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Champions Of The LandChampions-Of-The-Land

  • Subject: Literature
  • |
  • Grade(s): 9-12
  • |
  • Duration: One class periods

Lesson Plan Sections

Objectives


Students will understand the following:
1. Many conservationists have written books that have had profound influence on the way people think about and treat our planet.
2. Such books can be powerful instruments for change in people's opinions and practices.
3. Reading such books and encouraging others to read them are important parts of being a environmentally responsible individual.

Materials


For this lesson, you will need:
A class library of books by conservationists, such as those suggested below, or access to a library where they can be obtained.
Computer with Internet access

Procedures


1. Ask students if they have read or heard about the book Silent Spring by Rachel Carson. If any students are familiar with the book, ask them to briefly summarize it for the class. If not, tell your students that this tremendously popular and influential book exposed the dangers of pesticides. Rachel Carson was one of the first to make people begin to understand that we are a part of nature and that what we do to the environment affects us. Before Silent Spring, published in 1962, the prevalent attitude was that people were superior to nature and that nature was a resource to be consumed.
2. If you have Carson's book on hand, read one or two particularly interesting paragraphs to your class.
3. Tell students that they are going to have the opportunity to read Silent Spring or another conservation-oriented book of their choosing. Suggest the following titles: Sand County Almanac by Aldo Leopold (known as "the conservationist bible"), The Yosemite by John Muir, Endangered Species by Christopher Lampton, Tropical Rainforests : Endangered Environments by James D. Nations, and Spill! The Story of the Exxon Valdez by Terry Carr.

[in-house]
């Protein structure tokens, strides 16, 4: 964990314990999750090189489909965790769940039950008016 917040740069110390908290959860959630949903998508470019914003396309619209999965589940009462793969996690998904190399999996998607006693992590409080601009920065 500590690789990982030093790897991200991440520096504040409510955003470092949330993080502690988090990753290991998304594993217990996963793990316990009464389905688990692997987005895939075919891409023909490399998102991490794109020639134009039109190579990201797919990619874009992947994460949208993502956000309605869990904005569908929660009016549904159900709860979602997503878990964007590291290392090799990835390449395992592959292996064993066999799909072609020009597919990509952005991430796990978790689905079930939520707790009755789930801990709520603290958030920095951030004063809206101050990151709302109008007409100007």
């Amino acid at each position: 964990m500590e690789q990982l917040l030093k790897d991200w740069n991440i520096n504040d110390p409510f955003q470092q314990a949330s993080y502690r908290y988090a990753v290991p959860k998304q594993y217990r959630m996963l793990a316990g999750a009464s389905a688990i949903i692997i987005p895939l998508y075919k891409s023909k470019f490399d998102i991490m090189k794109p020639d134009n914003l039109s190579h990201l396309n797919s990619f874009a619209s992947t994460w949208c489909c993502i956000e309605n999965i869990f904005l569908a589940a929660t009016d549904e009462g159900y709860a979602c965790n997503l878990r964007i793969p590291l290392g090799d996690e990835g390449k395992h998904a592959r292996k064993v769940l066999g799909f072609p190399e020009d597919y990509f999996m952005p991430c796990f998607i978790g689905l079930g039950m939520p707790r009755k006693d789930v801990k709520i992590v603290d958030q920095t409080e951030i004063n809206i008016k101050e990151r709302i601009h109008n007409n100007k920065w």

4. Allow students two weeks to choose and read their books. If they choose titles other than those you have suggested, you might want to approve their choices before they read.
5. After students have completed their reading, ask each of them to prepare an abstract of his or her book for the class. Each abstract should include a summary of the book's main points and an outline of its conclusions or recommendations concerning the environment.
6. In addition, have each student write a brief essay explaining the effects their books might have had on science or society and their own personal reactions to what they read. Were they inspired to become part of the environmental movement? Were they troubled or enlightened by what they read? Do they feel compelled to investigate their subjects further?
7. You can compile your students' writing into a reference work for future investigation about the environment.
8. You might ask your students to e-mail their abstracts and reviews to an on-line book forum or bookstore such as Amazon.com.

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Adaptations


Younger students can choose less complex books. They might even try to work with any one of a number of children's books on the environment selected from your school library or local public library.

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Discussion Questions


1. Compare and contrast the ways in which Native Americans and early European settlers viewed the natural world. Compare their views with your own views as a modern-day American.
2. Many people complain today that much of the United States has been paved over for shopping malls and parking lots, despite John Muir's successful struggle to preserve parts of the wilderness. Has enough been done to preserve nature at the present time? Why or why not?
3. When politicians make laws that will affect the natural world, they often must consider whether progress or preservation is more important. Shall they allow the timber industry to cut down a forest, for example, which would provide people with jobs and new, clear land to live on, or shall they set that forest aside for preservation's sake, keeping alive any flora and fauna that require that land to survive. What criteria should politicians use in such a situation? Why should they choose one side over another?